He stopped talking, clamping his lips together as Hillary Du Champs walked in the door with the smallest bag over her shoulder, surveying the magnificent guest house in disgust.
“You can go now,” she said to Deacon, who stared at her in horrified surprise.
“Excuse me, Ms. Du Champs, but I live here. I’m not going anywhere. If you don’t like the living arrangements, feel free to find a hotel. There are plenty along the beach.”
She eyed him furiously, spinning around to the poor, defenseless Dino. “I hope you’re kidding! You expect me to live in the same house with this baboon?” She indicated Deacon with a wave of one tiny, furious hand. “This is unacceptable!”
“I tried to get you a room at a hotel, Hillary, but it’s Biketoberfest. They’re booked solid. I won’t be able to get you anything for a week. Until then, you will just have to keep out of one another’s way. Your room is in there,” he nodded toward one of the smaller single bedrooms. Deacon occupied the master suite.
“Excuse me? I’m in the little bedroom? Who’s in the master bedroom?”
Deacon waved the hand with the beer, tipping up the bill of his cap with the tip of the bottle. “That would be me,” he said as sarcastically as he could manage. “The baboon.” He made monkey noises, scratching his armpit.
She said nothing, just stormed into the room and kicked the door shut. Dino piled her bags outside her door and turned to leave.
“Deacon, I’m so sorry. How can I make this up to you?”
Deacon gauged his voice to carry through the solid door. “Get the gorgon a place to stay as soon as possible.”
Dino glanced toward the door in horror as he heard the closet door thump open and drawers bang shut.
“I’ll see what I can do.” He ran out of the house, slamming the door behind him.
Deacon got another beer, sat down on the sectional couch, and leaned back in the recliner. He flipped stations until he found a movie he wanted to see on HBO, and turned up the sound. He loved a good action movie and this was one of the best, Aliens, with Sigourney Weaver. The gun fire got rather loud at one point, and he saw the door to the bedroom open for a moment, then slam shut. Just to be annoying, he turned up the sound and waited to see what would happen.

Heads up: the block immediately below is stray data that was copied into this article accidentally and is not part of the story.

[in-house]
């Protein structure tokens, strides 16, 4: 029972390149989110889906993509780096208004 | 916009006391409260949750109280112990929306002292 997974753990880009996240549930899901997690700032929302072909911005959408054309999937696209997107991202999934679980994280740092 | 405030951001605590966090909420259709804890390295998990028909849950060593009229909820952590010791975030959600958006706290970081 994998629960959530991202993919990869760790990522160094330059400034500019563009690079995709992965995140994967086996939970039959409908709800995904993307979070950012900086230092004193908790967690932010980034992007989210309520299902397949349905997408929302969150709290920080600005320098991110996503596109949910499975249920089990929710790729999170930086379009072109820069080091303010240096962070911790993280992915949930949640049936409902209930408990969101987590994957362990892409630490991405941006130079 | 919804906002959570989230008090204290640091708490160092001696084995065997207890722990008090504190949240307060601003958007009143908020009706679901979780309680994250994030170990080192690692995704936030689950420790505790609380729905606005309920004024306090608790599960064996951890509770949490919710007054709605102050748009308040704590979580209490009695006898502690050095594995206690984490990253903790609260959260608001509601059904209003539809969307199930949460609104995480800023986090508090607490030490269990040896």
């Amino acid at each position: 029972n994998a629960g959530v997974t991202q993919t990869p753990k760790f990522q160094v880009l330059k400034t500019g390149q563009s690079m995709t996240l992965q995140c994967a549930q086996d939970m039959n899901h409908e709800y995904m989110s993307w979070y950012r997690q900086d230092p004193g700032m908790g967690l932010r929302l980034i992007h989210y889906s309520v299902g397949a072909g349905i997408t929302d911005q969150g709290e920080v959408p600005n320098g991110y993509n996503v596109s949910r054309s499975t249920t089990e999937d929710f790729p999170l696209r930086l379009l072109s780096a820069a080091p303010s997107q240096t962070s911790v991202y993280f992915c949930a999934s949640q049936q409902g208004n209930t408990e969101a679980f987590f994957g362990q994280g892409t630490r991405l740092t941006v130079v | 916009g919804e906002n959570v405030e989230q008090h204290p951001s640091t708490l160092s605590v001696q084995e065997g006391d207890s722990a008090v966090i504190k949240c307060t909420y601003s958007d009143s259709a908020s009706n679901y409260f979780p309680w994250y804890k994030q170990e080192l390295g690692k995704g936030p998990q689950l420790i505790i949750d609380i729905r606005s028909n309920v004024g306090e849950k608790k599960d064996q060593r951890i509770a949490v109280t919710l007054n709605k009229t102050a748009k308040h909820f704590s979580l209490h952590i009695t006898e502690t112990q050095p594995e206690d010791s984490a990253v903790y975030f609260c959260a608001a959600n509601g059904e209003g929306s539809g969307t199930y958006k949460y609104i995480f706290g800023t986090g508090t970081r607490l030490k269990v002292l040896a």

“Excuse me, Mr. Stewart!” She stood there in a short, red silk robe with some kind of green cream on her face. “I’m trying to get some sleep, do you mind? I’ve had a long day, and a tiring trip, could you turn it down?”
He looked at her, admiring her figure even if he didn’t much like her attitude. “I’m sorry, Ms. Du Champs, I can’t hear you.”
He continued to watch his movie, sipping his beer in careless nonchalance. She stood in front of the screen, arms akimbo, glaring at him. He took out a slightly crushed pack of Marlboros and lit one, blowing smoke in her direction.
“Would you not smoke that nasty thing in the house? How rude!”
She made a grab for the package of cigarettes he had set on the table, intent upon throwing them into a nearby trash can, but Deacon caught her hand, pulling her face close to his own. Leaning in, he exhaled the smoke, speaking very quietly. No one could mistake the tone in which he addressed her. Deacon Stewart was not a man who took this sort of behavior lightly. His sultry, Southern accent came out strong when he was angry.
“I think instead it is you, Ms. Du Champs, who needs a lesson in manners. If I weren’t a gentleman, I’d be teaching you that lesson. Now, before I lose my temper completely, and do something I’ll regret later when the police arrive, I suggest you march your fine, tight, little ass back in that room and put a pillow over your head if you don’t like the volume of the TV.”
He released her with a jerk, tossing her hand away from him as if it were dirty. With a look of disgust, he devoted his full attention to the television where Sigourney was going in to rescue Newt from the felonious alien menace. Ms. Du Champs stood in stunned silence, watching him with an expression of mixed anger and fear.
He rose to get another drink and she ran back to her room, slamming the door shut. He heard her lock the door and drag a piece of furniture across it. Smiling to himself, he popped the lid off another beer and sat back down to watch the end of the movie. He fell asleep in the chair, waking up around six in the morning. His back was stiff and his mouth tasted like something had died in it, so he got up and brushed his teeth.
Since he was already awake, he decided to fix coffee and breakfast for himself. Then he remembered he had a roommate. In an effort to foster congeniality, he tapped lightly on her door to wake her. He heard her moving around in the room, obviously still in bed. He could picture the blankets askew, her compact figure covered lightly with the sheet, the material clinging tastily to the curves of her body. He stopped that line of thought, and took control of himself. It had been a while since he’d been with a woman, but he wasn’t going to start lusting after Hilary Du Champs. She hated him, and he wasn’t fond of her either. He’d much rather bed a viper than the petite redhead.
He pitched his voice to carry through the heavy wooden door, sounding as friendly as possible. “Ms. Du Champs, I’m fixing breakfast. Would you like something to eat or maybe some coffee?”
She didn’t answer right away, when she did there was a distinct tremor in her voice. “Don’t go to any trouble, Mr. Stewart. I can manage myself, thanks.”
©2021 Dellani Oakes